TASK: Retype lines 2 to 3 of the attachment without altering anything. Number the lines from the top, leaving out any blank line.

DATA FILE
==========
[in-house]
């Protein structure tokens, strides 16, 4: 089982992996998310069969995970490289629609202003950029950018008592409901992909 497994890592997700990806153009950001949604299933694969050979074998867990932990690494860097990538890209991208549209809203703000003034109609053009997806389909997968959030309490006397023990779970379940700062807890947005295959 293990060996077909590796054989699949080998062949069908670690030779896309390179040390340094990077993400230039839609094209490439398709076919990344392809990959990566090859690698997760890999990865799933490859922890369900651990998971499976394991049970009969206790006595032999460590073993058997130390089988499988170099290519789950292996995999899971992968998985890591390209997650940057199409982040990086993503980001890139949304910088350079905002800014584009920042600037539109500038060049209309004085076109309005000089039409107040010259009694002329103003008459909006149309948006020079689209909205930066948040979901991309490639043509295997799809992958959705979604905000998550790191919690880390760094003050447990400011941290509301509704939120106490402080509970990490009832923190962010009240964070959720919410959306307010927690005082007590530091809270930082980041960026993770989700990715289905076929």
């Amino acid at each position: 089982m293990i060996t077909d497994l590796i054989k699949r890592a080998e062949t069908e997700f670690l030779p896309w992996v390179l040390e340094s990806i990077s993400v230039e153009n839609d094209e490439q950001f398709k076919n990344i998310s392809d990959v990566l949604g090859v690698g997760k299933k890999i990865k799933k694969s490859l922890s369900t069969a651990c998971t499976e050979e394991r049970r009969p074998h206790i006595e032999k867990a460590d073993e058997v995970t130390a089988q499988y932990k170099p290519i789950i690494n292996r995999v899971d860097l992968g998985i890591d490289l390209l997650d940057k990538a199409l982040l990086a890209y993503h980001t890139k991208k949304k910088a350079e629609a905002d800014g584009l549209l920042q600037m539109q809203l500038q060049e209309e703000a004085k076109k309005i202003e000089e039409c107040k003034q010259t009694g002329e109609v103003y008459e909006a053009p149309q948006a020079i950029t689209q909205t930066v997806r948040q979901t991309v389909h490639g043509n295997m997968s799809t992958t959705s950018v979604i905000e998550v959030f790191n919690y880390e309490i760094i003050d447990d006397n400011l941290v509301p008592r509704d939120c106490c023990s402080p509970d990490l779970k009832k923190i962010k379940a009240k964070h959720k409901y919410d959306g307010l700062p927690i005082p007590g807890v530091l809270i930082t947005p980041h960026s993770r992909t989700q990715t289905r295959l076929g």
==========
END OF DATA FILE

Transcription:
């Protein structure tokens, strides 16, 4: 089982992996998310069969995970490289629609202003950029950018008592409901992909 497994890592997700990806153009950001949604299933694969050979074998867990932990690494860097990538890209991208549209809203703000003034109609053009997806389909997968959030309490006397023990779970379940700062807890947005295959 293990060996077909590796054989699949080998062949069908670690030779896309390179040390340094990077993400230039839609094209490439398709076919990344392809990959990566090859690698997760890999990865799933490859922890369900651990998971499976394991049970009969206790006595032999460590073993058997130390089988499988170099290519789950292996995999899971992968998985890591390209997650940057199409982040990086993503980001890139949304910088350079905002800014584009920042600037539109500038060049209309004085076109309005000089039409107040010259009694002329103003008459909006149309948006020079689209909205930066948040979901991309490639043509295997799809992958959705979604905000998550790191919690880390760094003050447990400011941290509301509704939120106490402080509970990490009832923190962010009240964070959720919410959306307010927690005082007590530091809270930082980041960026993770989700990715289905076929």
């Amino acid at each position: 089982m293990i060996t077909d497994l590796i054989k699949r890592a080998e062949t069908e997700f670690l030779p896309w992996v390179l040390e340094s990806i990077s993400v230039e153009n839609d094209e490439q950001f398709k076919n990344i998310s392809d990959v990566l949604g090859v690698g997760k299933k890999i990865k799933k694969s490859l922890s369900t069969a651990c998971t499976e050979e394991r049970r009969p074998h206790i006595e032999k867990a460590d073993e058997v995970t130390a089988q499988y932990k170099p290519i789950i690494n292996r995999v899971d860097l992968g998985i890591d490289l390209l997650d940057k990538a199409l982040l990086a890209y993503h980001t890139k991208k949304k910088a350079e629609a905002d800014g584009l549209l920042q600037m539109q809203l500038q060049e209309e703000a004085k076109k309005i202003e000089e039409c107040k003034q010259t009694g002329e109609v103003y008459e909006a053009p149309q948006a020079i950029t689209q909205t930066v997806r948040q979901t991309v389909h490639g043509n295997m997968s799809t992958t959705s950018v979604i905000e998550v959030f790191n919690y880390e309490i760094i003050d447990d006397n400011l941290v509301p008592r509704d939120c106490c023990s402080p509970d990490l779970k009832k923190i962010k379940a009240k964070h959720k409901y919410d959306g307010l700062p927690i005082p007590g807890v530091l809270i930082t947005p980041h960026s993770r992909t989700q990715t289905r295959l076929g």